A FASCINATING new development in Mayo politics is the extent to which Fine Gael elected representatives become offended when members of Sinn Féin utter words of criticism over the government’s policy of cutbacks.
And it would appear Hollymount Councillor Patsy O’Brien, the party’s biggest vote gatherer in the 2009 local elections with 2,760 first preferences, holds the role of chief avenger.
It all started at a meeting of Mayo Vocational Education Committee before Christmas when Castlebar Sinn Féin Councillor Thérése Ruane described as ‘catastrophic’ the imminent loss of 12 teaching posts as a result of budgetary cuts.
She said it was another slap in the face for education, claiming the marginalised and the weak were being targeted by ‘a heartless government’.
This prompted Councillor O’Brien to launch his counter-offensive, accusing Sinn Féin of being hypocrites for attacking cutbacks in the Republic of Ireland but implementing them in Northern Ireland.
The hypocritical angle resurfaced at the budget meeting of Mayo County Council when one of Councillor Ruane’s party colleagues, Councillor Gerry Murray, lambasted Fine Gael, the party holding a majority of seats on the authority, of supporting capitalism to the detriment of the ordinary citizens of Ireland.
He claimed the party was happy to allow taxpayers to take the hit for the failings of major financial institutions and their big bondholders, whom he compared to ‘Cheshire cats’.
When he had finished his three-minute onslaught, none other than the aforementioned Councillor O’Brien attempted to expose Sinn Féin for reading for a different hymn sheet in the Republic of Ireland than they do in Northern Ireland.
He argued Sinn Fein supported the cutting of €2.3 billion from the health budget in Northern Ireland while also subscribing to crippling household charges on residents there.
Councillor Murray was having none of it, of course.
And while he did not have a chance to respond to Councillor O’Brien due to the meeting being adjourned to allow political tempers to recede, he took the time to issue a statement to the local media the following day.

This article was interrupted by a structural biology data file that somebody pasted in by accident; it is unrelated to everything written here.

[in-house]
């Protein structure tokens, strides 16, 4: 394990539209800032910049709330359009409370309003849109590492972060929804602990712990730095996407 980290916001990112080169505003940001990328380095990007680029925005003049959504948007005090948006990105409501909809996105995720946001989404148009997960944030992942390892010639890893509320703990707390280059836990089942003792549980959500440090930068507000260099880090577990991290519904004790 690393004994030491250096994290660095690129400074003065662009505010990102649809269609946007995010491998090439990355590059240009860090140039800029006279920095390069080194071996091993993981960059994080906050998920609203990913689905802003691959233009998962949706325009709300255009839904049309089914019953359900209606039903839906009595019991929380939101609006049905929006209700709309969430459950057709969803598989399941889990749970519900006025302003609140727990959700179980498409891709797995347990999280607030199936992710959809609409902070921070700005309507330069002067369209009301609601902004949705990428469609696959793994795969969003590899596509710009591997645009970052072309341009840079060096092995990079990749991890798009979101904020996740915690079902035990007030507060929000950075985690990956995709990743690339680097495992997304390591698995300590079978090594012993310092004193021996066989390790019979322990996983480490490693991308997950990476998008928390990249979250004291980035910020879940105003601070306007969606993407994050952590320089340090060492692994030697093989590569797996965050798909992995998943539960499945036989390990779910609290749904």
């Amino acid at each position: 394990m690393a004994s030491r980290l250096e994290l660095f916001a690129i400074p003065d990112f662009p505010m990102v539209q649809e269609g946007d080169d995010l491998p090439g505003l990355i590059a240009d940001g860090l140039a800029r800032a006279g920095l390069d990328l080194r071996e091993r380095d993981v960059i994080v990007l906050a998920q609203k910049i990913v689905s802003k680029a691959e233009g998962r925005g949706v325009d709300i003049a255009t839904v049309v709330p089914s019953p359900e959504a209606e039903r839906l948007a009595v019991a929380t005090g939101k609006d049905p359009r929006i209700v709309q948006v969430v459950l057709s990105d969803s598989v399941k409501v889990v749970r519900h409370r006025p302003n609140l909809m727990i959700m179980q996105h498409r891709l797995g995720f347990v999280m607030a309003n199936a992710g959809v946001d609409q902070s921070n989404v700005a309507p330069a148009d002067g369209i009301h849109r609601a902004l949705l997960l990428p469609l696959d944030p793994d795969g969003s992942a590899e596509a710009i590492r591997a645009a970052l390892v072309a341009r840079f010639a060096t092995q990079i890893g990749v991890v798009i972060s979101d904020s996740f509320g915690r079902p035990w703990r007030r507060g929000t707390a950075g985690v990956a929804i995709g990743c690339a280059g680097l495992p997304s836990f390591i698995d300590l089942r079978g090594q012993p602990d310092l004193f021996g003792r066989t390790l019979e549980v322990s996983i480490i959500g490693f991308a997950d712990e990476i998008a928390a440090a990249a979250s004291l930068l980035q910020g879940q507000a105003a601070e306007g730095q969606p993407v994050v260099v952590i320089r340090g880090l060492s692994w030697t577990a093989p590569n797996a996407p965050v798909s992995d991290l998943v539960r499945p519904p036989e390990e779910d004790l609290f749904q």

In it, he explained the budget for the six counties is determined exclusively by the British Government and not by the Northern Ireland Assembly.
He insisted the assembly merely distributes the funding to the various departments, but any shortfalls cannot be bridged ‘due to the fact that no fiscal powers have been transferred from Westminster to the Northern Assembly’.
Councillor Murray continued: “The assembly is in essence a glorified form of local government. For Fine Gael to state that it has fiscal and sovereign powers is a lie.”
He further argued the recent attacks on Sinn Féin by Fine Gael were ‘a pathetic attempt to justify the Fianna Fáil programme of austerity and cuts that Fine Gael are now only to happy to implement in order to bail out the bondholders and toxic banks’.
But Councillor O’Brien is far from convinced and he has no intention of backing down, particularly now that Sinn Féin is being tipped to take a Dáil seat in Mayo at Fine Gael’s expense in the next general election.
Councillor O’Brien intends to be one of his party candidates when that campaign comes around and, on current form, he won’t be lacking in fighting spirit. There has clearly been a shift in power in his favour.